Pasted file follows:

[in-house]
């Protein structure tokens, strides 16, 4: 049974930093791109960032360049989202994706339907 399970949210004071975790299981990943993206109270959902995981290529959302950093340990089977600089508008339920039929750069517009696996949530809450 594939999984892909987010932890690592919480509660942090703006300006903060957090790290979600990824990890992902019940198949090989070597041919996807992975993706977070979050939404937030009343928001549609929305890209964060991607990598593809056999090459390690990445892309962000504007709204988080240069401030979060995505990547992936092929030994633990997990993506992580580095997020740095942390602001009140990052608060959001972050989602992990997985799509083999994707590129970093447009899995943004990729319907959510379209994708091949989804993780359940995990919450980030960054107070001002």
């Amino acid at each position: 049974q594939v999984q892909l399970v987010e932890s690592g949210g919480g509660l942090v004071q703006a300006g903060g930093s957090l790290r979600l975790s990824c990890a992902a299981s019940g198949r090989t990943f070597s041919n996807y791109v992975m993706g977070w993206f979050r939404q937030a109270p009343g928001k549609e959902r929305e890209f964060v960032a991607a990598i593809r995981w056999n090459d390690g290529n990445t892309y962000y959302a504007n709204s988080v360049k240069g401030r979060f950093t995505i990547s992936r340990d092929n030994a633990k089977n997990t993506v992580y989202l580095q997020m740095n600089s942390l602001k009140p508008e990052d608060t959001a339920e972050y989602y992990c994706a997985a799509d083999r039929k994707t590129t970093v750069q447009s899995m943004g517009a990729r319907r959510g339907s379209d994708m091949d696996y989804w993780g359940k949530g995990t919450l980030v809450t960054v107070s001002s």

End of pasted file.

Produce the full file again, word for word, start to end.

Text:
[in-house]
């Protein structure tokens, strides 16, 4: 049974930093791109960032360049989202994706339907 399970949210004071975790299981990943993206109270959902995981290529959302950093340990089977600089508008339920039929750069517009696996949530809450 594939999984892909987010932890690592919480509660942090703006300006903060957090790290979600990824990890992902019940198949090989070597041919996807992975993706977070979050939404937030009343928001549609929305890209964060991607990598593809056999090459390690990445892309962000504007709204988080240069401030979060995505990547992936092929030994633990997990993506992580580095997020740095942390602001009140990052608060959001972050989602992990997985799509083999994707590129970093447009899995943004990729319907959510379209994708091949989804993780359940995990919450980030960054107070001002």
């Amino acid at each position: 049974q594939v999984q892909l399970v987010e932890s690592g949210g919480g509660l942090v004071q703006a300006g903060g930093s957090l790290r979600l975790s990824c990890a992902a299981s019940g198949r090989t990943f070597s041919n996807y791109v992975m993706g977070w993206f979050r939404q937030a109270p009343g928001k549609e959902r929305e890209f964060v960032a991607a990598i593809r995981w056999n090459d390690g290529n990445t892309y962000y959302a504007n709204s988080v360049k240069g401030r979060f950093t995505i990547s992936r340990d092929n030994a633990k089977n997990t993506v992580y989202l580095q997020m740095n600089s942390l602001k009140p508008e990052d608060t959001a339920e972050y989602y992990c994706a997985a799509d083999r039929k994707t590129t970093v750069q447009s899995m943004g517009a990729r319907r959510g339907s379209d994708m091949d696996y989804w993780g359940k949530g995990t919450l980030v809450t960054v107070s001002s």